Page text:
The West Indies have produced a number of writers of world stature. Name CLR James, Derek Walcott, Wilson Harris, VS Naipaul, Roy Heath, Martin Carter, Kamau Brathwaite, and Earl Lovelace and you name eight of them. Among these, Derek Walcott stands out as the greatest poet now writing in the English language. As he has grown older his work is as beautiful and compelling as it ever was. His name honoured the Nobel Prize as much as the prize honoured him.
He was born and spent his youth in St Lucia. He studied at the University of the West Indies in Jamaica. For years he wrote and produced and directed plays in Trinidad. Despite all his subsequent travelling he has remained rooted in the West Indies. His universal themes spring from a deeply felt West Indian experience.
He is by far the best playwright the West Indies has yet produced. But, for me, above even that achievement his poetry stands as the great endeavour of his life. At the age of 19 two small collections, 25 Poems and Epitaph For the Young, were published by a small printer in Kingston, Jamaica. Since then his books of poems have come out regularly – In a Green Night, The Castaway, The Gulf, Another Life, Sea Grapes, The Star-Apple Kingdom, The Fortunate Traveller, Midsummer, Omeros and the latest White Egrets to name some of them – and have established him as one of the very few absolutely outstanding poets writing in English.
In all this rich treasure, there is a short and simple poem not at all on the scale of Walcott’s mighty poem-books Another Life and Omeros but whose plain, perfected beauty has stayed in my mind since I first read it in the collection In a Green Night, published in 1962.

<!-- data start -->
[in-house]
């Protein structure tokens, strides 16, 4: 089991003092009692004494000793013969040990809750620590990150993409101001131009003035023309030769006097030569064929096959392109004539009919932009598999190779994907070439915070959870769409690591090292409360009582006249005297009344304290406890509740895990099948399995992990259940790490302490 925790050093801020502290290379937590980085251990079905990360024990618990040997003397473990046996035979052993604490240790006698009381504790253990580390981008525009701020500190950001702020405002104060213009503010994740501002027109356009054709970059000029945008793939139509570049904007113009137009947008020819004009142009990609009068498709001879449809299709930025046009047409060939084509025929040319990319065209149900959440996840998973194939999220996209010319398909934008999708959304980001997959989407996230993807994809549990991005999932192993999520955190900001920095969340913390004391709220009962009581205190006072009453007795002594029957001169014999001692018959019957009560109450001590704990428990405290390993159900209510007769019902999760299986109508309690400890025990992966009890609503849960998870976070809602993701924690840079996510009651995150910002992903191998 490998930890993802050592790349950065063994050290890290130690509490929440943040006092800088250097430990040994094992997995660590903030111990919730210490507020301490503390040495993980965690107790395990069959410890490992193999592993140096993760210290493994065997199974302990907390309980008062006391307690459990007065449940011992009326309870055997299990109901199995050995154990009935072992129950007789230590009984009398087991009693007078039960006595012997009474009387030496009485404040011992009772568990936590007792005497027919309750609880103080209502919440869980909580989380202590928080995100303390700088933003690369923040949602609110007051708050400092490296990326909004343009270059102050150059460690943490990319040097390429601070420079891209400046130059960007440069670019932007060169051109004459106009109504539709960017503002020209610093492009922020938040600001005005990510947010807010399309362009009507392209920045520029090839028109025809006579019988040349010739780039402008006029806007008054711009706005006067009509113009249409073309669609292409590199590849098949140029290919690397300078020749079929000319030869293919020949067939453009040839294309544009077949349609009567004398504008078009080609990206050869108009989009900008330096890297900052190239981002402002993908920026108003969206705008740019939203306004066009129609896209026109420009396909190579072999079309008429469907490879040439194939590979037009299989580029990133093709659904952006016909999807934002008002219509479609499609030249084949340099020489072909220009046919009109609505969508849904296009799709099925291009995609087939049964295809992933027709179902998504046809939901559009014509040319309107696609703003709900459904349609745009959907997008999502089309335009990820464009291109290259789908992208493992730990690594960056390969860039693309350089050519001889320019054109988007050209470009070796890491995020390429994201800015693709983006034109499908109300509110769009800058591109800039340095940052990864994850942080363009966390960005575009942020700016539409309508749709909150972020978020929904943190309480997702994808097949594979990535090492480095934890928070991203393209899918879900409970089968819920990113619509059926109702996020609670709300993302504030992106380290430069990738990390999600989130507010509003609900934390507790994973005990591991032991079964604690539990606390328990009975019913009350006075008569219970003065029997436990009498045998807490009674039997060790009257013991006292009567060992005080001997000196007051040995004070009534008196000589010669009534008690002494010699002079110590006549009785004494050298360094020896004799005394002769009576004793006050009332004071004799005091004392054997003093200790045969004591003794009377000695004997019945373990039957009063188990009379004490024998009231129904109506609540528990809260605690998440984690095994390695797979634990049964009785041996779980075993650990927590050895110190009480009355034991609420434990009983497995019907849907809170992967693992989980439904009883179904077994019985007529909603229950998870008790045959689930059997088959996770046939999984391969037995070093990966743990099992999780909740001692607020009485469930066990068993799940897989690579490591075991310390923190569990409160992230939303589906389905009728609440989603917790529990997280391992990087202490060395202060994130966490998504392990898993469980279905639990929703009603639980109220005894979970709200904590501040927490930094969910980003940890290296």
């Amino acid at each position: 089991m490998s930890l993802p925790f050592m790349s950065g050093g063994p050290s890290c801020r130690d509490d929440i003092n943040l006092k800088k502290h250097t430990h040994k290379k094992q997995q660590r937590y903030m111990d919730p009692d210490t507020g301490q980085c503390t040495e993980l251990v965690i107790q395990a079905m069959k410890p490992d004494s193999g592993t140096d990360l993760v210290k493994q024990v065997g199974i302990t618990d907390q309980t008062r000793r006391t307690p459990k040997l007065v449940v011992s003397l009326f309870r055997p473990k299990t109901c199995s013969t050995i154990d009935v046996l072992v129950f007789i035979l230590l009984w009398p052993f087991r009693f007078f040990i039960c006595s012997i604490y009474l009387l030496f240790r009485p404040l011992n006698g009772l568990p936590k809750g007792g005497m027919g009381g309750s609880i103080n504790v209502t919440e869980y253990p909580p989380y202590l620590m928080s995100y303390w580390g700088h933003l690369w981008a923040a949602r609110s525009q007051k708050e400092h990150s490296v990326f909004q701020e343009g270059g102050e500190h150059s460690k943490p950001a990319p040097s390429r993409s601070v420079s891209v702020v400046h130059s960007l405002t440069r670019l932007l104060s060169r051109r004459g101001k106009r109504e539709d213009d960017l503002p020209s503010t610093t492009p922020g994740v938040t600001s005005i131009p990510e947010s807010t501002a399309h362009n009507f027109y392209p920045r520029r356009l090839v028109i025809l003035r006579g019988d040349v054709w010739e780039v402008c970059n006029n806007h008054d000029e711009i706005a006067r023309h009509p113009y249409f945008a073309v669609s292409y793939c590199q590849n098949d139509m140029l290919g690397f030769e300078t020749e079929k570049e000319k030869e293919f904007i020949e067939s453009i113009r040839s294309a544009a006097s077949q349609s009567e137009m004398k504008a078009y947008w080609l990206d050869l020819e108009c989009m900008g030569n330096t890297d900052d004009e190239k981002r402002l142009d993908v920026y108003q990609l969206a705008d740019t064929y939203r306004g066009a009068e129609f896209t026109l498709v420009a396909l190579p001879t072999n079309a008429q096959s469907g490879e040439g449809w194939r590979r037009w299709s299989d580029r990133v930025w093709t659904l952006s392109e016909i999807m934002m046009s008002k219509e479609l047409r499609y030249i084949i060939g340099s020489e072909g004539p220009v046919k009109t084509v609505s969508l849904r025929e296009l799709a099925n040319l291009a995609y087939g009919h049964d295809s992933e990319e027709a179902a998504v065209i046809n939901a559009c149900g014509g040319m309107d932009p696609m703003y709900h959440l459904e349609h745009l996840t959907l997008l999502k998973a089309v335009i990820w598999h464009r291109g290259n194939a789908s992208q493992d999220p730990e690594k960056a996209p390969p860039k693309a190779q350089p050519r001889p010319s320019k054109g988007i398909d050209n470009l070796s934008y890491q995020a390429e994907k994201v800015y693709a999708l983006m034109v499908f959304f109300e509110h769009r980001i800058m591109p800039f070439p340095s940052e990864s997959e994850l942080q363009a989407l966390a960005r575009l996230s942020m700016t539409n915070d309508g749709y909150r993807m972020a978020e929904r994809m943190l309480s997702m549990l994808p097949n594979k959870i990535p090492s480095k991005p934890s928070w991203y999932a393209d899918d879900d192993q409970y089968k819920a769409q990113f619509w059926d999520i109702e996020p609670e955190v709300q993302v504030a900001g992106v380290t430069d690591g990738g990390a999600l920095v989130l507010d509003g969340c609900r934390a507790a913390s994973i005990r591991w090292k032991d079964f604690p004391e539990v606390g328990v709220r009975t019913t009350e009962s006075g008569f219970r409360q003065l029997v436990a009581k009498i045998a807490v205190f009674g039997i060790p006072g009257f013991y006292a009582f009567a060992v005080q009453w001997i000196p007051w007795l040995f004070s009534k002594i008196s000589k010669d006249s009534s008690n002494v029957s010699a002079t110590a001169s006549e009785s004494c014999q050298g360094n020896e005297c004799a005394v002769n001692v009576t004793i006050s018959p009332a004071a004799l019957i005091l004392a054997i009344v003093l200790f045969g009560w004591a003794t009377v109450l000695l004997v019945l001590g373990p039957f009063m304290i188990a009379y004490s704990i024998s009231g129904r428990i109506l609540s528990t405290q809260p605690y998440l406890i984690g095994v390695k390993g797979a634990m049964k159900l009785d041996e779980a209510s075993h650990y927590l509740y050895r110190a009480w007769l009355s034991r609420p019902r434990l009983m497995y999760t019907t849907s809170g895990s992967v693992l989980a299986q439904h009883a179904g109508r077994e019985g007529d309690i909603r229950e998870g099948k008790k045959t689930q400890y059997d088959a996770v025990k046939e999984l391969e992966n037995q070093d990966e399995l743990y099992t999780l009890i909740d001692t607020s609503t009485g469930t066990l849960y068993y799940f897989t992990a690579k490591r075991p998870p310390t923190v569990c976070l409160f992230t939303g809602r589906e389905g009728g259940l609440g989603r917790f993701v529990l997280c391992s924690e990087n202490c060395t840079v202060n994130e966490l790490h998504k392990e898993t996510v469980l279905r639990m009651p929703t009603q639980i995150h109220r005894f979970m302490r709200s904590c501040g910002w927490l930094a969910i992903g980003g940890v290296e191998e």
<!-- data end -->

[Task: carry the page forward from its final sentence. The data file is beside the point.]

A Letter From Brooklyn
An old lady writes me in a spidery style,
Each character trembling, and I see a veined hand
Pellucid as paper, travelling on a skein
Of such frail thoughts its thread is often broken;
Or else the filament from which a phrase is hung
Dims to my sense, but caught, it shines like steel,
As touch a line, and the whole web will feel.
She describes my father, yet I forget her face
More easily than my father’s yearly dying;
Of her I remember small, buttoned boots and the place
She kept in our wooden church on those Sundays
Whenever her strength allowed;
Grey haired, thin voiced, perpetually bowed.
‘I am Mabel Rawlins,’ she writes, ‘and know both your
He is dead, Miss Rawlins, but God bless your tense:
‘Your father was a dutiful, honest,
Faithful and useful person.’
For such plain praise what fame is recompense?
‘A horn-painter, he painted delicately on horn,
He used to sit around the table and paint pictures.’
The peace of God needs nothing to adorn
It, nor glory nor ambition.
‘He is twenty-eight years buried,’ she writes, ‘he was
And is, I am sure, doing greater work.’
The strength of one frail hand in a dim room
Somewhere in Brooklyn, patient and assured,
Restores my sacred duty to the Word.
‘Home, home,’ she can write, with such short time to live,
Alone as she spins the blessings of her years;
Not withered of beauty if she can bring such tears,
Nor withdrawn from the world that breaks its lovers so;
Heaven is to her the place where painters go,
All who bring beauty on frail shell or horn,
There was all made, thence their lux-mundi drawn,
Drawn, drawn till the thread is resilient steel,
Lost though it seems in darkening periods,
And there they return to do work that is God’s.
So this old lady writes, and again I believe,
I believe it all, and for no man’s death I grieve.
This is a poem miniature but perfect in scale. One of Walcott’s fundamental motivations is “to speak the name of all the humble.” And in Walcott also love is the spring and power that drives the poetry.
In ‘Letter From Brooklyn‘ we are shown in a small compass what it sometimes takes whole volumes to explain – the unshakable faith of those who are humble and the redeeming power of unquestioning love.